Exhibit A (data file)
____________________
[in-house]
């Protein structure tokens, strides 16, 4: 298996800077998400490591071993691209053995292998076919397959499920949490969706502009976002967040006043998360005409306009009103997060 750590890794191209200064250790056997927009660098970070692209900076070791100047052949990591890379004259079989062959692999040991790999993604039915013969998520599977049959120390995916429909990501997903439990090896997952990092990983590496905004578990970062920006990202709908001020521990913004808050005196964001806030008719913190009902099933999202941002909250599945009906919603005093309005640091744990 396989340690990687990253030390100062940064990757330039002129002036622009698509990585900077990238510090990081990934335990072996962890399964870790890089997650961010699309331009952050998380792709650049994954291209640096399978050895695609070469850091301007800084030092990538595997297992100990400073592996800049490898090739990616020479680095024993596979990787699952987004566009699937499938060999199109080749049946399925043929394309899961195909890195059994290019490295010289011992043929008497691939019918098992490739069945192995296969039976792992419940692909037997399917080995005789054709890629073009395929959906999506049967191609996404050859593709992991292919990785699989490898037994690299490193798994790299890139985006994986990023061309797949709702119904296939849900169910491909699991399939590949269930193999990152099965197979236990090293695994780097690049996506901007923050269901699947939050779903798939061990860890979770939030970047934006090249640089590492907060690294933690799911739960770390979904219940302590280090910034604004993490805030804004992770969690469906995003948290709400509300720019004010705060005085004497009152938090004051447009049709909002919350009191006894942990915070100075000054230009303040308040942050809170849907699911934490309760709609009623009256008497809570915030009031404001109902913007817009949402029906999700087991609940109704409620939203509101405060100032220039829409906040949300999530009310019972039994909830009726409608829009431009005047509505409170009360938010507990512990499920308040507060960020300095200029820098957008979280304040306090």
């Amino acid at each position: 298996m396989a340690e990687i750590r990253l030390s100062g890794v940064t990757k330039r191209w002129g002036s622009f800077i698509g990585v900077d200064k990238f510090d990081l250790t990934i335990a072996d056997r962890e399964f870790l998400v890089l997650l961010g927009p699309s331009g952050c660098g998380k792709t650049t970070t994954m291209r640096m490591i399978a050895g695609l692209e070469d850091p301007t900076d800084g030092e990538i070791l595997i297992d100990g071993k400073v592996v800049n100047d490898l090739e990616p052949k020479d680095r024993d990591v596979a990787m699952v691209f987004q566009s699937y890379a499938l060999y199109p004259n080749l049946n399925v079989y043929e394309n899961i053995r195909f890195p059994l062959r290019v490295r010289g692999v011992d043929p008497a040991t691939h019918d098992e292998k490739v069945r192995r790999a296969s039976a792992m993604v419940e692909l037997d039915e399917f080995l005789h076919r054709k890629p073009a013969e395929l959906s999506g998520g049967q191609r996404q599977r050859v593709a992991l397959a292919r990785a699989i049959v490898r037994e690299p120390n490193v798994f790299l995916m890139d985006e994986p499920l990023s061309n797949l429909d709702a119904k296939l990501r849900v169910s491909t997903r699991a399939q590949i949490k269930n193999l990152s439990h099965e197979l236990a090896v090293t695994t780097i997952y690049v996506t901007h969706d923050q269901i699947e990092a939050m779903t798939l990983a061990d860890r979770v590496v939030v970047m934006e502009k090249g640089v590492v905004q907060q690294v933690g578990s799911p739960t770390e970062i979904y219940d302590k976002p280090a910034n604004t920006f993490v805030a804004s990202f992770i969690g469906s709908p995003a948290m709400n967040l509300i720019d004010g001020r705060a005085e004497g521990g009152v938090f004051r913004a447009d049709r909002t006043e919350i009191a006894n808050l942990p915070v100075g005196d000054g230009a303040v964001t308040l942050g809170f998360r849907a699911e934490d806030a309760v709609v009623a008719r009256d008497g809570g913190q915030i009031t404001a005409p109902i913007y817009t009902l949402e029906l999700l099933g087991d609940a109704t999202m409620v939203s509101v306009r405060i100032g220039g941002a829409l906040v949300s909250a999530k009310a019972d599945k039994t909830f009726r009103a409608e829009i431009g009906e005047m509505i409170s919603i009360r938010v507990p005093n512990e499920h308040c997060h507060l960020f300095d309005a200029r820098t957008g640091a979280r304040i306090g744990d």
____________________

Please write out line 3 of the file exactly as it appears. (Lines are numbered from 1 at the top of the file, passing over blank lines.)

């Amino acid at each position: 298996m396989a340690e990687i750590r990253l030390s100062g890794v940064t990757k330039r191209w002129g002036s622009f800077i698509g990585v900077d200064k990238f510090d990081l250790t990934i335990a072996d056997r962890e399964f870790l998400v890089l997650l961010g927009p699309s331009g952050c660098g998380k792709t650049t970070t994954m291209r640096m490591i399978a050895g695609l692209e070469d850091p301007t900076d800084g030092e990538i070791l595997i297992d100990g071993k400073v592996v800049n100047d490898l090739e990616p052949k020479d680095r024993d990591v596979a990787m699952v691209f987004q566009s699937y890379a499938l060999y199109p004259n080749l049946n399925v079989y043929e394309n899961i053995r195909f890195p059994l062959r290019v490295r010289g692999v011992d043929p008497a040991t691939h019918d098992e292998k490739v069945r192995r790999a296969s039976a792992m993604v419940e692909l037997d039915e399917f080995l005789h076919r054709k890629p073009a013969e395929l959906s999506g998520g049967q191609r996404q599977r050859v593709a992991l397959a292919r990785a699989i049959v490898r037994e690299p120390n490193v798994f790299l995916m890139d985006e994986p499920l990023s061309n797949l429909d709702a119904k296939l990501r849900v169910s491909t997903r699991a399939q590949i949490k269930n193999l990152s439990h099965e197979l236990a090896v090293t695994t780097i997952y690049v996506t901007h969706d923050q269901i699947e990092a939050m779903t798939l990983a061990d860890r979770v590496v939030v970047m934006e502009k090249g640089v590492v905004q907060q690294v933690g578990s799911p739960t770390e970062i979904y219940d302590k976002p280090a910034n604004t920006f993490v805030a804004s990202f992770i969690g469906s709908p995003a948290m709400n967040l509300i720019d004010g001020r705060a005085e004497g521990g009152v938090f004051r913004a447009d049709r909002t006043e919350i009191a006894n808050l942990p915070v100075g005196d000054g230009a303040v964001t308040l942050g809170f998360r849907a699911e934490d806030a309760v709609v009623a008719r009256d008497g809570g913190q915030i009031t404001a005409p109902i913007y817009t009902l949402e029906l999700l099933g087991d609940a109704t999202m409620v939203s509101v306009r405060i100032g220039g941002a829409l906040v949300s909250a999530k009310a019972d599945k039994t909830f009726r009103a409608e829009i431009g009906e005047m509505i409170s919603i009360r938010v507990p005093n512990e499920h308040c997060h507060l960020f300095d309005a200029r820098t957008g640091a979280r304040i306090g744990d």